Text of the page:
To clarify: The game stars a group of unbelievably monstrous girls (The aforementioned "Red Crayon Aristocrats") who torment the main character, forcing her to do their bidding and then rebuke her efforts every time. Then, the one girl who was nice to you turns out to be the one behind it all along. Do note however, that from the perspective this is all told from, some of the girls' attitudes and behaviors may be a result of Unreliable Narrator.
Overlord II opens up with the son of the previous Overlord as a child being pelted with snowballs by some kids in his village. This is of course a case of Bullying a Dragon when the "Witch-Boy" returns to fulfill his duties as an Evil Overlord.
While not cruel per say, Blue, the rival of the previous generation, is said to have suddenly started bullying Red one day for no discernible reason, despite being the best of friends previously, presumably because it amused him. However, he gets better as well, albeit it takes until Gold and Silver for him to do so.
Inazuma Eleven 3: Sekai e no Chousen: Bomber starts by showing The Rival Rococo being bullied by bigger, stronger kids in his childhood.
Villains in Inazuma Eleven series tend to be on an extreme end when it comes to fantasy violence. Sure, it's limited to soccer, but they are still egotismic children who enjoy invoking total humiliation, destroying propoties, and playing unfair - with little to no remorse until their destined Heel–Face Turn.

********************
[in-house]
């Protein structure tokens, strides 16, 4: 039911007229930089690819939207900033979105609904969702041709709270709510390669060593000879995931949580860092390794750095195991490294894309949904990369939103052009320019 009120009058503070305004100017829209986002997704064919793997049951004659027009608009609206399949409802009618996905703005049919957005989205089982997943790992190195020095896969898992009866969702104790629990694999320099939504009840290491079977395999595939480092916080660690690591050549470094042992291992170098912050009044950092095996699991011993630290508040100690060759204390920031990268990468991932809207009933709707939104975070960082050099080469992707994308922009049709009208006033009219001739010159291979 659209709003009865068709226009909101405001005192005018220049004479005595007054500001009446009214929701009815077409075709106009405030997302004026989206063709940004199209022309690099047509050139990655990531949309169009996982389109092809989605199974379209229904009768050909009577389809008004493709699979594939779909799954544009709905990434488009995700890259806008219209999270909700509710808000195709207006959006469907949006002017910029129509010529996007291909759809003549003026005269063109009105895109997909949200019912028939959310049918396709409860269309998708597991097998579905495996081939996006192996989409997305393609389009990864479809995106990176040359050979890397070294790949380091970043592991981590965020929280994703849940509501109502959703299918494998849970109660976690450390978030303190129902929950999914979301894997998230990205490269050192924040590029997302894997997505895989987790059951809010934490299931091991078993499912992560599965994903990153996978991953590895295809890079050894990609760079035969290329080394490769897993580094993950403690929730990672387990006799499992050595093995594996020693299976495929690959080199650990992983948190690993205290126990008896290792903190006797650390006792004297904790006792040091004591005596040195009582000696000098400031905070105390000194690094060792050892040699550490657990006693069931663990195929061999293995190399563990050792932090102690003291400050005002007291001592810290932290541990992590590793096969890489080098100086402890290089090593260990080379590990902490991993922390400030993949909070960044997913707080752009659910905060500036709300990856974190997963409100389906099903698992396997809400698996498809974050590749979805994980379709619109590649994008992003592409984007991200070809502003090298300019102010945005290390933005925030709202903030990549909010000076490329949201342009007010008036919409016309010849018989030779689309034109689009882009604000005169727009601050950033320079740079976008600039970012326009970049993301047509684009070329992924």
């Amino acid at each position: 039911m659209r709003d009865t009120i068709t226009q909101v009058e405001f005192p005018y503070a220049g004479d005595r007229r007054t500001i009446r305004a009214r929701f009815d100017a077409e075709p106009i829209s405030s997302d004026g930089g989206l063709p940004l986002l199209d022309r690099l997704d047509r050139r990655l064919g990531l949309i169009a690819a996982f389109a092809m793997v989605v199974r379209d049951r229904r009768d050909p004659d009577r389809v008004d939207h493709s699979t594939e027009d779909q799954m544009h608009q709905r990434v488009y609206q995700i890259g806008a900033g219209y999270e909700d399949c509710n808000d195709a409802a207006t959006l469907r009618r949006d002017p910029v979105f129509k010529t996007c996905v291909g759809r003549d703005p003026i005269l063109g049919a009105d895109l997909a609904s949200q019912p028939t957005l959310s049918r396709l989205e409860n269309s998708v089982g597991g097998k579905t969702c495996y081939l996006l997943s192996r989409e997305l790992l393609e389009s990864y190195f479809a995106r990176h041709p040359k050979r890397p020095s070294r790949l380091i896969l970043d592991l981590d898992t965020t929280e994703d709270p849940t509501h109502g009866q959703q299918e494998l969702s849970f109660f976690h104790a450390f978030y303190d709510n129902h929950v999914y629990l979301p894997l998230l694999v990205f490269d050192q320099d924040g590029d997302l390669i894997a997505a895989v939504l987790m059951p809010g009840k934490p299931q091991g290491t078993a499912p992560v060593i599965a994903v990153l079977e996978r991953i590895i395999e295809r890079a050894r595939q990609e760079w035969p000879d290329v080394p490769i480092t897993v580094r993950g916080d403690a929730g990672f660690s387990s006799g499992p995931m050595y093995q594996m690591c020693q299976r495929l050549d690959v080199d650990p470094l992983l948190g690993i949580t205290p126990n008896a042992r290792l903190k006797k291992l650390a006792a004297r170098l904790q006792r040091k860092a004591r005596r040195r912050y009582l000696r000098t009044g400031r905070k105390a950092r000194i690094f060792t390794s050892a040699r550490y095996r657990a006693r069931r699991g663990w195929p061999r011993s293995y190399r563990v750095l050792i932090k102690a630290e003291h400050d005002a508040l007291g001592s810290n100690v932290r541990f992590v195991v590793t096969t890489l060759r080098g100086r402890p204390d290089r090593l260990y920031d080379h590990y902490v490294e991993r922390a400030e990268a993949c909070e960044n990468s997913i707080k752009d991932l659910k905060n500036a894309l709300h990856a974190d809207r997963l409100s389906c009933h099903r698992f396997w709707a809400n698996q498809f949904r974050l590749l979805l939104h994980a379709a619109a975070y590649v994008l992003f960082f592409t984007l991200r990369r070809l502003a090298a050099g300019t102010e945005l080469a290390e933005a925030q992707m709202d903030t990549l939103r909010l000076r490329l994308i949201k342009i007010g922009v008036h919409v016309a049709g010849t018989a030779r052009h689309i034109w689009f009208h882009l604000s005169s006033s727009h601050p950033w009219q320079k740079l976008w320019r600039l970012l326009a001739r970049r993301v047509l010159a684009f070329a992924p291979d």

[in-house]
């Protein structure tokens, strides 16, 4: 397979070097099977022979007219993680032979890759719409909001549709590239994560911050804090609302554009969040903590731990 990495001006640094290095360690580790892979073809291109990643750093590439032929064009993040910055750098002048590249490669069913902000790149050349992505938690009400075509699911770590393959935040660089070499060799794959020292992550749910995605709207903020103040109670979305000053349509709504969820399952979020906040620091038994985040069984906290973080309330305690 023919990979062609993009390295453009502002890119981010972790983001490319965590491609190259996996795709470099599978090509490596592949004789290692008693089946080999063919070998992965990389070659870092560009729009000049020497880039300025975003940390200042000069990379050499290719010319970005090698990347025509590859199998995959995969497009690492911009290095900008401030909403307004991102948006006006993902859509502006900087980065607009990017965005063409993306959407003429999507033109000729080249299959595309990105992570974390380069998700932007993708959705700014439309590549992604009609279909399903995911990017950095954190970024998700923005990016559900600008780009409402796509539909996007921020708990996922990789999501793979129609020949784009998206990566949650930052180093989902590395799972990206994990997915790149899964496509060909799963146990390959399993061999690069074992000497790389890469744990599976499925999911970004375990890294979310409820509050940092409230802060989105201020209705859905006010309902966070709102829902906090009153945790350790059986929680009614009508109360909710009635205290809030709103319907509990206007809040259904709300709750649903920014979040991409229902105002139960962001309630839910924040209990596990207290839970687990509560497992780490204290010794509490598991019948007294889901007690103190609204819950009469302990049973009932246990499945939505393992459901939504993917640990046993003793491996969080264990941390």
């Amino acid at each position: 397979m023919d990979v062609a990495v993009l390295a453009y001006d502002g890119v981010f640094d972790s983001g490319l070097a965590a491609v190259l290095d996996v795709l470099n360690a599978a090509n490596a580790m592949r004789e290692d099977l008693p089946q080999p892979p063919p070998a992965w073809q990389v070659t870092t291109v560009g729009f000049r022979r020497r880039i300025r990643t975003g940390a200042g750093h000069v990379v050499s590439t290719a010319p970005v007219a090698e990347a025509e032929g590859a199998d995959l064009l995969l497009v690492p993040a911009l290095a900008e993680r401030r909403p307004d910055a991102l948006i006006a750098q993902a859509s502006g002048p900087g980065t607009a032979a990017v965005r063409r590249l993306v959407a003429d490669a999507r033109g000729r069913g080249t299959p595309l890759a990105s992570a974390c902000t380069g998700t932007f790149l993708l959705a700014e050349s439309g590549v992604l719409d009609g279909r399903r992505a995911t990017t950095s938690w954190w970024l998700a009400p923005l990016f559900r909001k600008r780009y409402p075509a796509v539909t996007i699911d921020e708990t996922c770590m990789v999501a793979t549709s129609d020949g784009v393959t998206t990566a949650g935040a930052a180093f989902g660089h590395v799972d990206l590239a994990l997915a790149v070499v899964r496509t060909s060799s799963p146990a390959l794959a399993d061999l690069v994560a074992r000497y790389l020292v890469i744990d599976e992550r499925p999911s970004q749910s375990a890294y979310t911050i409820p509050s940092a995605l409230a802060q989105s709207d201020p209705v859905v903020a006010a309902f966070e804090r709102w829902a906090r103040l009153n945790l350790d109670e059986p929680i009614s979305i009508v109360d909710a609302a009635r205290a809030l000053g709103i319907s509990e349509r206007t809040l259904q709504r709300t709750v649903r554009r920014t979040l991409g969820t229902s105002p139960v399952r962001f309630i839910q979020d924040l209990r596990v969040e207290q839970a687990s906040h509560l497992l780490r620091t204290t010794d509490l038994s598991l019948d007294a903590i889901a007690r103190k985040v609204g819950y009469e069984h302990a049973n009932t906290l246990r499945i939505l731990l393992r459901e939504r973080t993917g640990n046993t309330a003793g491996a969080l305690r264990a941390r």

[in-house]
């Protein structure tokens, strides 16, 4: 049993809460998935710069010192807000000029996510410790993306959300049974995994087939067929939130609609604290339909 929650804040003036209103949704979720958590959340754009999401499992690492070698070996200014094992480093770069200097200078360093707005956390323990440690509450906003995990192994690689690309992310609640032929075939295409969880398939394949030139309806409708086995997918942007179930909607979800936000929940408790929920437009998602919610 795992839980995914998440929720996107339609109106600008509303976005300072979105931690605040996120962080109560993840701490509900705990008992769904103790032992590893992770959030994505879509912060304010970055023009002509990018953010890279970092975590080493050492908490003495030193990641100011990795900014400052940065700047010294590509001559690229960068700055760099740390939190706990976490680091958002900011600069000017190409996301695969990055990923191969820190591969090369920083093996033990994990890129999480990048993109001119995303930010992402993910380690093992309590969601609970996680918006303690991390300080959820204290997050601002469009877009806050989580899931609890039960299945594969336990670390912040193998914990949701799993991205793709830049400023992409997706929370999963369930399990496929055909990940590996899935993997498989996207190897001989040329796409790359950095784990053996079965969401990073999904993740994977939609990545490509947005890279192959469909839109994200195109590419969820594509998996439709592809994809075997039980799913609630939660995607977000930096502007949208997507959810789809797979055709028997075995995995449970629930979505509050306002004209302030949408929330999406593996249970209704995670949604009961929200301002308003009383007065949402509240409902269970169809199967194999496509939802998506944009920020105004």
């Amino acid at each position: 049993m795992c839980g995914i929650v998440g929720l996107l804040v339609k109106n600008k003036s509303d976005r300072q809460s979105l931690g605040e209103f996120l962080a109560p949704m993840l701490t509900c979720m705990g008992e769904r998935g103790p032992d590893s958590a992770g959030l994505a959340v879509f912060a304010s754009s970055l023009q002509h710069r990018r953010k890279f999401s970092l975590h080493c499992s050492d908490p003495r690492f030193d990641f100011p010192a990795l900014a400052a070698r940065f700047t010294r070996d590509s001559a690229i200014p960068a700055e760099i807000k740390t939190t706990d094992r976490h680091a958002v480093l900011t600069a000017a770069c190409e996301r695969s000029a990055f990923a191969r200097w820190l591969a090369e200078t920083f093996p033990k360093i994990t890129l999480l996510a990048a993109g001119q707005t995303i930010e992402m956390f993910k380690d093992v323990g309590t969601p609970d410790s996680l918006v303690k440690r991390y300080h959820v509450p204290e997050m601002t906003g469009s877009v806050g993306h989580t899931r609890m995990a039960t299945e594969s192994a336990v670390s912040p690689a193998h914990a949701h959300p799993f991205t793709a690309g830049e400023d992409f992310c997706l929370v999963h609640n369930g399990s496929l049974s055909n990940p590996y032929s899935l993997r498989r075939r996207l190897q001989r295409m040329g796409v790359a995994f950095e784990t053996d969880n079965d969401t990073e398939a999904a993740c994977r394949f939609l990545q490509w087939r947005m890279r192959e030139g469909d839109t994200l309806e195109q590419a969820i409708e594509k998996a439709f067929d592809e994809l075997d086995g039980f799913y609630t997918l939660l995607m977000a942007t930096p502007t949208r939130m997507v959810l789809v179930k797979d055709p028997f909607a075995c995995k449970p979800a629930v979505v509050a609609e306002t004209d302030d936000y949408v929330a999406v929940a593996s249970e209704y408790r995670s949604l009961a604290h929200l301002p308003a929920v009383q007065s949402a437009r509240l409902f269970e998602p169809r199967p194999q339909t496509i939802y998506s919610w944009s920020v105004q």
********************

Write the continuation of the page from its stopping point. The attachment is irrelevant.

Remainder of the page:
Iris, from RosenkreuzStilette. She disguises herself as an innocent girl to hide that from everybody.
In Katawa Shoujo, Hanako, whose body was severely scarred in a house fire that killed both her parents, was bullied by her classmates for her appearance when she returned to school, including several of her former friends.
The Skull Kid in The Legend of Zelda: Majora's Mask. The carnage that he invokes is fundamentally caused by his innocent inability to understand adult relationships and responsibilities, and a childlike egocentricity that makes him regard inattention toward himself as a deliberate insult. Thanks to Sanity Slippage from the Mask, he decides the appropriate response is to curse everyone he meets and set up the destruction of the world.
The Bombers can occasionally fit this as well. While their job is helping out others in town, Jim is plenty rude if Link talks to him while he's playing games. The other kids all refuse to let Deku Link officially join their club because he's not human. Granted this mindset was implied to to have sprung from their last non-human member (the Skullkid) causing trouble instead of helping others, thus making them reluctant to take another chance, but still.
Pretty much the entire school goes feral in Our Darker Purpose when all the teachers disappear. Most notable are Regan and Goneril, who arrange an outright massacre of weak, quiet students.
In The Dead Case, there is a group of children who torment a little girl repeatedly. The first time the protagonist comes across them, he must scare them away. Later, the school ghost scares them away and protects the girl.
Mangle (or presumably, Toy Foxy) from Five Nights at Freddy's 2 was an animatronic specifically made to be more kid-friendly and cheerful than the original version, and to entertain them. They immediately brutally tore it apart, so many times that the staff eventually gave up trying to fix it and left it as a heap of, well, mangled parts.
Since the main protagonist is a child in Undertale, you can invoke the trope by having said child slaughter every single monster with some of them being actively afraid of you when you show up after you amassed a high body count. The trope also applies to the first Fallen Child, who wanted to kill everyone in their village by committing suicide, so that their soul could merge with their best friend's soul, creating an immensely powerful being the Fallen Child could use to slaughter all the humans.